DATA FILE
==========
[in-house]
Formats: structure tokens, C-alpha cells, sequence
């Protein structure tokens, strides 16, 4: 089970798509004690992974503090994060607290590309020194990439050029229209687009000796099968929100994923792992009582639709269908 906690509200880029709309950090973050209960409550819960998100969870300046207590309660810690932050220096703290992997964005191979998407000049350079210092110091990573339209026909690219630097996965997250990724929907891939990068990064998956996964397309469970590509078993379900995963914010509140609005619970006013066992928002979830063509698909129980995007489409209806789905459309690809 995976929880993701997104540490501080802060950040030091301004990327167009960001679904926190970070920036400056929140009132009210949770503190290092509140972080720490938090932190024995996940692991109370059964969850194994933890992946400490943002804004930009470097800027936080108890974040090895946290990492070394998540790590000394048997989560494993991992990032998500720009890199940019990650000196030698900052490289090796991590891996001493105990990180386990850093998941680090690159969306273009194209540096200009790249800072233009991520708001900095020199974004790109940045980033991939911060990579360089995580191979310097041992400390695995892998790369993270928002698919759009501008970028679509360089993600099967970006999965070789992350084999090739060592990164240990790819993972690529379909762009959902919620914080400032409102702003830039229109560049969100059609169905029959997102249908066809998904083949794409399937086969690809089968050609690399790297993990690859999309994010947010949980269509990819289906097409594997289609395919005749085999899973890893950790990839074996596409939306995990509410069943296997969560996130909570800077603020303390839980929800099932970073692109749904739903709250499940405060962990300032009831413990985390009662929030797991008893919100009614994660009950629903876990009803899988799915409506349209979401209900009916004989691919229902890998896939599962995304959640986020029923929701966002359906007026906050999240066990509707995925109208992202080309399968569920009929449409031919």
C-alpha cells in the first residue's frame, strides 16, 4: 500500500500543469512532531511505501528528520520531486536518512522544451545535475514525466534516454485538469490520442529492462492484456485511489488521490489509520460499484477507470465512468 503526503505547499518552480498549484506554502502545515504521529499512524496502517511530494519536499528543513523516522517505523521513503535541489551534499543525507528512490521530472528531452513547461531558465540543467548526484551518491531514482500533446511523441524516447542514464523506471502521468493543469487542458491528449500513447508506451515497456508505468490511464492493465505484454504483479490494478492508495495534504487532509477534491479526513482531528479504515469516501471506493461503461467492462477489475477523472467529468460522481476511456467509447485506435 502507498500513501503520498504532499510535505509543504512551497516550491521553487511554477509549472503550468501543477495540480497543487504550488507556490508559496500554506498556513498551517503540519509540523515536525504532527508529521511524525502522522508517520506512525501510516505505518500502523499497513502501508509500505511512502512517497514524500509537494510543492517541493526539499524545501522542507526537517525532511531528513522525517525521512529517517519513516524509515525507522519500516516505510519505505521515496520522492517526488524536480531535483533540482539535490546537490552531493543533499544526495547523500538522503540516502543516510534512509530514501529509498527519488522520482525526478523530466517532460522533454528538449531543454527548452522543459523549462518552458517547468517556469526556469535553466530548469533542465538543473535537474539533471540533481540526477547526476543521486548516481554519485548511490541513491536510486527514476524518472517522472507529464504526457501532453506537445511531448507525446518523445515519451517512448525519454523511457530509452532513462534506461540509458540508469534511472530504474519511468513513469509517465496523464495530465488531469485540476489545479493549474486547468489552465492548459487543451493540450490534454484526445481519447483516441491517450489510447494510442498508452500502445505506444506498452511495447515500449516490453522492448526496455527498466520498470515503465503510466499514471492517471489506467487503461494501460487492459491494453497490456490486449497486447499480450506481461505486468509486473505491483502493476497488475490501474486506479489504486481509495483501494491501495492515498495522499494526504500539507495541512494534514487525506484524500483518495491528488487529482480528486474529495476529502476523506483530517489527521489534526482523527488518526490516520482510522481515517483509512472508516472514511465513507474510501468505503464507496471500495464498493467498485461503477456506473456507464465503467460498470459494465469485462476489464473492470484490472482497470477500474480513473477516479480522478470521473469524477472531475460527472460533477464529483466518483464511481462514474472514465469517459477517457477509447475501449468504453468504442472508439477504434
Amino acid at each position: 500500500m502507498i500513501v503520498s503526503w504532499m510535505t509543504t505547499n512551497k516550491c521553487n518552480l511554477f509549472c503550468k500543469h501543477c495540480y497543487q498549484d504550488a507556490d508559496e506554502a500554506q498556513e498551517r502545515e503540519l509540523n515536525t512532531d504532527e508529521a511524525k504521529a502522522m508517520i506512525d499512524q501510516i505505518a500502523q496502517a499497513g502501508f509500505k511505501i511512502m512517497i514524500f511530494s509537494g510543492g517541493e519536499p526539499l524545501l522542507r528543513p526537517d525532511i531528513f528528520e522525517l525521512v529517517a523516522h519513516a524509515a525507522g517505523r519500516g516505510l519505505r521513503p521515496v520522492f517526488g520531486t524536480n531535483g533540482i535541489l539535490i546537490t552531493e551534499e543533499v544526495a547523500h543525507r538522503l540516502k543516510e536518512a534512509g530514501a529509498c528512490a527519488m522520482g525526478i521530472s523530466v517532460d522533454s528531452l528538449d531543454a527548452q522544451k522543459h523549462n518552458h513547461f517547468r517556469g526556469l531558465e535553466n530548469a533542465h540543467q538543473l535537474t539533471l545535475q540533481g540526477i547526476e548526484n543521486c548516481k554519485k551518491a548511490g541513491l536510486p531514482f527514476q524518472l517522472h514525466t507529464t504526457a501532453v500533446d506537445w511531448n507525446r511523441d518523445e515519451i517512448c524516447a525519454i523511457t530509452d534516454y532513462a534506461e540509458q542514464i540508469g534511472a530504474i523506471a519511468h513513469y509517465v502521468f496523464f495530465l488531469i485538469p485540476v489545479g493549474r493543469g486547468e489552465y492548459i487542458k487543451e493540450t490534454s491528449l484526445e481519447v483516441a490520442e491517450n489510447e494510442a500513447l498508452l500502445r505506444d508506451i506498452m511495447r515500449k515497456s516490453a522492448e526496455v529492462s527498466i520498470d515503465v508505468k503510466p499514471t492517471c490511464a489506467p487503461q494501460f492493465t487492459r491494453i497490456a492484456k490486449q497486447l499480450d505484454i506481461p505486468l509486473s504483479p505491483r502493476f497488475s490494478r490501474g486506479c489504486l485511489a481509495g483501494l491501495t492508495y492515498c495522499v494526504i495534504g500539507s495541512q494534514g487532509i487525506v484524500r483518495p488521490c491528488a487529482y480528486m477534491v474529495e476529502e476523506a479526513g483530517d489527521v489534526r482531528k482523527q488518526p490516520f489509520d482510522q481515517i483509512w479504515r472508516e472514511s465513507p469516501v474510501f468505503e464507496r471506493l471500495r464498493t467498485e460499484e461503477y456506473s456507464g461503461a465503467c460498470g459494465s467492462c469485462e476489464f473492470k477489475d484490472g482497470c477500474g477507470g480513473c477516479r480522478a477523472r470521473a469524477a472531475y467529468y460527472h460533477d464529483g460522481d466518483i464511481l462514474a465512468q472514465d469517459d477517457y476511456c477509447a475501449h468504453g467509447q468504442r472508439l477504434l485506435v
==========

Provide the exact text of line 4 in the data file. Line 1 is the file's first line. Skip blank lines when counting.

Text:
C-alpha cells in the first residue's frame, strides 16, 4: 500500500500543469512532531511505501528528520520531486536518512522544451545535475514525466534516454485538469490520442529492462492484456485511489488521490489509520460499484477507470465512468 503526503505547499518552480498549484506554502502545515504521529499512524496502517511530494519536499528543513523516522517505523521513503535541489551534499543525507528512490521530472528531452513547461531558465540543467548526484551518491531514482500533446511523441524516447542514464523506471502521468493543469487542458491528449500513447508506451515497456508505468490511464492493465505484454504483479490494478492508495495534504487532509477534491479526513482531528479504515469516501471506493461503461467492462477489475477523472467529468460522481476511456467509447485506435 502507498500513501503520498504532499510535505509543504512551497516550491521553487511554477509549472503550468501543477495540480497543487504550488507556490508559496500554506498556513498551517503540519509540523515536525504532527508529521511524525502522522508517520506512525501510516505505518500502523499497513502501508509500505511512502512517497514524500509537494510543492517541493526539499524545501522542507526537517525532511531528513522525517525521512529517517519513516524509515525507522519500516516505510519505505521515496520522492517526488524536480531535483533540482539535490546537490552531493543533499544526495547523500538522503540516502543516510534512509530514501529509498527519488522520482525526478523530466517532460522533454528538449531543454527548452522543459523549462518552458517547468517556469526556469535553466530548469533542465538543473535537474539533471540533481540526477547526476543521486548516481554519485548511490541513491536510486527514476524518472517522472507529464504526457501532453506537445511531448507525446518523445515519451517512448525519454523511457530509452532513462534506461540509458540508469534511472530504474519511468513513469509517465496523464495530465488531469485540476489545479493549474486547468489552465492548459487543451493540450490534454484526445481519447483516441491517450489510447494510442498508452500502445505506444506498452511495447515500449516490453522492448526496455527498466520498470515503465503510466499514471492517471489506467487503461494501460487492459491494453497490456490486449497486447499480450506481461505486468509486473505491483502493476497488475490501474486506479489504486481509495483501494491501495492515498495522499494526504500539507495541512494534514487525506484524500483518495491528488487529482480528486474529495476529502476523506483530517489527521489534526482523527488518526490516520482510522481515517483509512472508516472514511465513507474510501468505503464507496471500495464498493467498485461503477456506473456507464465503467460498470459494465469485462476489464473492470484490472482497470477500474480513473477516479480522478470521473469524477472531475460527472460533477464529483466518483464511481462514474472514465469517459477517457477509447475501449468504453468504442472508439477504434